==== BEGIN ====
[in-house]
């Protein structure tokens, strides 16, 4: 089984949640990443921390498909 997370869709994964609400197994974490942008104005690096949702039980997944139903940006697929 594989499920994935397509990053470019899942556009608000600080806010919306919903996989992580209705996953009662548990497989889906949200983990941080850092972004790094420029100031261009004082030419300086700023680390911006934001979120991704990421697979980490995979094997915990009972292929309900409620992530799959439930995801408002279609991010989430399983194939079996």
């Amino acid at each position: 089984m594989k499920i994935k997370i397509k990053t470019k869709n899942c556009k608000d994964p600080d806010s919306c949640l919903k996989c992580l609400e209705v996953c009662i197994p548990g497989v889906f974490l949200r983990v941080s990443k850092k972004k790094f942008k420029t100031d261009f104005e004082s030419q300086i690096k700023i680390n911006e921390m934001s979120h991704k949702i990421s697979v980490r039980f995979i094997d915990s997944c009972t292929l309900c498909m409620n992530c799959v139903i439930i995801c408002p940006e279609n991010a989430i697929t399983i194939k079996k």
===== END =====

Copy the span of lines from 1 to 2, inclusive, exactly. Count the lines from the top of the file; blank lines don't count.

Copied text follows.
[in-house]
């Protein structure tokens, strides 16, 4: 089984949640990443921390498909 997370869709994964609400197994974490942008104005690096949702039980997944139903940006697929 594989499920994935397509990053470019899942556009608000600080806010919306919903996989992580209705996953009662548990497989889906949200983990941080850092972004790094420029100031261009004082030419300086700023680390911006934001979120991704990421697979980490995979094997915990009972292929309900409620992530799959439930995801408002279609991010989430399983194939079996």